Photo of Red-cockaded Woodpecker

The Red-cockaded Woodpecker is a small dryobates species boasting beautiful black and white feathers characterized by distinct barred patterns on its back ,with clean-lined white cheeks as well as an attractive black cap.

Notably,the male birds feature a tiny red patch behind their eyes that distinctly sets them apart.

These birds are largely found in the southeastern United States of regions of longleaf pine ecosystems.

Mature pine forests consisting solely of old growth living trees are fundamental to this bird species for both nesting and feeding purposes.

This bird feeds mainly on insects such as ants, beetles, caterpillars, and spiders by pecking into tree bark using its sharp bill, thus controlling insect populations,and supporting overall ecosystem health and helping to preserve pine forests.

Acorn Woodpecker

Scientific name: Melanerpes formicivorus

Photo of Acorn Woodpecker adult

The Acorn Woodpecker is a colorful small bird that only occurs in a few areas of the southwestern and western United States.

While the back and wings of these birds are entirely black, their face has a large white patch on the throat and forehead, while the belly is white with black spots.

Both sexes also have a bright red patch on top of their head, and they are usually observed as part of a social group that forages together for acorns in open oak forests.

They store their acorns in trees that are riddles with small holes created by a group of Acorn Woodpeckers. These birds also nest communally, and cooperate in raising their young. 

Red-breasted Sapsucker

Scientific name: Sphyrapicus ruber

Photo of Red-breasted Sapsucker

The Red-breasted Sapsucker is a striking member of the woodpecker family, due to the scarlet red head and breast of adult birds.

The back is  greenish black with white spots, while the belly is cream colored with dark spots and streaks. Juvenile birds look similar, but lack most of the red coloration.

Red-breasted Sapsuckers are birds of westernmost North America, and occur in a band along the coast from southern California all the way up to southern Alaska.

They are regular breeding birds in mixed forests, and can also be encountered in other habitats during winter, when there is an influx of northern sapsuckers that migrate to the United States for the winter.

Red-naped Sapsucker

Scientific name: Sphyrapicus nuchalis

Photo of Red-naped Sapsucker

The Red-naped Sapsucker is a small sapsucker species with striking red coloration on the head. Adult birds have a bright red nape plus a red throat.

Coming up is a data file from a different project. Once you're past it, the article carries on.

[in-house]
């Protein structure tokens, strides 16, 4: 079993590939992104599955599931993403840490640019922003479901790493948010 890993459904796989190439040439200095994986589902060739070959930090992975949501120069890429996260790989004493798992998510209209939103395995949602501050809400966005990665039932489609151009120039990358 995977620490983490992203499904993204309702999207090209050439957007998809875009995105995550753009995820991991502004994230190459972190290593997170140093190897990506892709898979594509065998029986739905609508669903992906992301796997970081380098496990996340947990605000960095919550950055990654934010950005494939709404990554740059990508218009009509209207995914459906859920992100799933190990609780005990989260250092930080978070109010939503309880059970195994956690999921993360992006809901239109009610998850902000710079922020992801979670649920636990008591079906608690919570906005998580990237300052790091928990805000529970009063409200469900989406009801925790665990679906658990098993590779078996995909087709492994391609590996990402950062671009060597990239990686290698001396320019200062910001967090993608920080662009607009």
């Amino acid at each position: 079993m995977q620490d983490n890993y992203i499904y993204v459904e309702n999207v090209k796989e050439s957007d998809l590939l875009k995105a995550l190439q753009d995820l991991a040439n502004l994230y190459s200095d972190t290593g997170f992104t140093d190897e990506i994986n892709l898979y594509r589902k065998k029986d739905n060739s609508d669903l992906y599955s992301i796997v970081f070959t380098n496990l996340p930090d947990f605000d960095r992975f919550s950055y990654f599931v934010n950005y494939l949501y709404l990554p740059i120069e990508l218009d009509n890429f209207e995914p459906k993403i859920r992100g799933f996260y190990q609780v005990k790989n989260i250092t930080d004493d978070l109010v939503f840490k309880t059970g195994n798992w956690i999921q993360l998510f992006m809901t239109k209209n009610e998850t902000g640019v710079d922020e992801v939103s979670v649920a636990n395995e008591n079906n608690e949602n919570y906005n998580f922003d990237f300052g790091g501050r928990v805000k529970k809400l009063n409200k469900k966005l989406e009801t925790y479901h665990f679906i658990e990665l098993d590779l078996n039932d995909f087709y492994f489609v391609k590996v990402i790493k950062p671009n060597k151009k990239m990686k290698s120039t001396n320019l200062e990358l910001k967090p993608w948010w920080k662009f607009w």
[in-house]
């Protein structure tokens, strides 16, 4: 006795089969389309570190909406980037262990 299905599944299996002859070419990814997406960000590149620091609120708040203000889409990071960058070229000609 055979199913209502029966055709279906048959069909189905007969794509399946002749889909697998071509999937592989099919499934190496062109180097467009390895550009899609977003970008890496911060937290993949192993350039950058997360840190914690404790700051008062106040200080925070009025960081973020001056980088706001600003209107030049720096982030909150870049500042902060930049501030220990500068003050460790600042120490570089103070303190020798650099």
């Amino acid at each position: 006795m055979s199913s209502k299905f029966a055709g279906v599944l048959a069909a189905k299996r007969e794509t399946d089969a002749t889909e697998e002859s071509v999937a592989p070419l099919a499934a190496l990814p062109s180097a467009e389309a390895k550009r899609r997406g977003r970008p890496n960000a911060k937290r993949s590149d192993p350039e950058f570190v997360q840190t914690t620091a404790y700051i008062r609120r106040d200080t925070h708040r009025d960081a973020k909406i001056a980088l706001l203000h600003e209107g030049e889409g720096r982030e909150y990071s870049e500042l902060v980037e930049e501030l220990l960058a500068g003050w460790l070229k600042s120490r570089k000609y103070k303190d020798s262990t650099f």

The partially red coloration on their head makes it easy to tell them apart from Red-breasted Sapsuckers, which have completely red colored heads.

The Red-naped Sapsucker is a breeding bird in the mountains of North America, and is more common during the winter months, when there is an influx of wintering birds from Canada.

Yellow-bellied Sapsucker

Scientific name: Sphyrapicus varius

Photo of Yellow-bellied Sapsucker

The Yellow-bellied Sapsucker is a breeding bird of Canada, and is a winter visitor in the southwestern United States.

The male has a checkered black and white back, as well as a scarlet red crown, forehead, and chin. It also has a yellowish tinge on its belly and chest. The female looks similar to the male, but has a white chin. 

This sapsucker is found in small forests, as well as rural and suburban areas.

It drills holes into trees in order to drink the sap that oozes out, which it. The bleeding sap also attracts insects, which the Yellow-bellied Sapsucker feeds on. 

Final remarks

In summary, here are the 15 types of black and white colored woodpeckers found in North America:

  • White-headed Woodpecker
  • Black-backed Woodpecker
  • American Three-toed Woodpecker
  • Red-headed Woodpecker
  • Red-bellied Woodpecker
  • Pileated Woodpecker
  • Hairy Woodpecker
  • Downy Woodpecker
  • Nutall’s Woodpecker
  • Ladder-backed Woodpecker
  • Red-cockaded Woodpecker
  • Acorn Woodpecker
  • Red-breasted Sapsucker
  • Red-naped Sapsucker
  • Yellow-bellied Sapsucker

If you’ve spotted one of these birds while birdwatching in your backyard, hopefully this ID guide will help you identify it quickly and easily.

And if you enjoyed this article, check out our guide to the black and white species of hawks.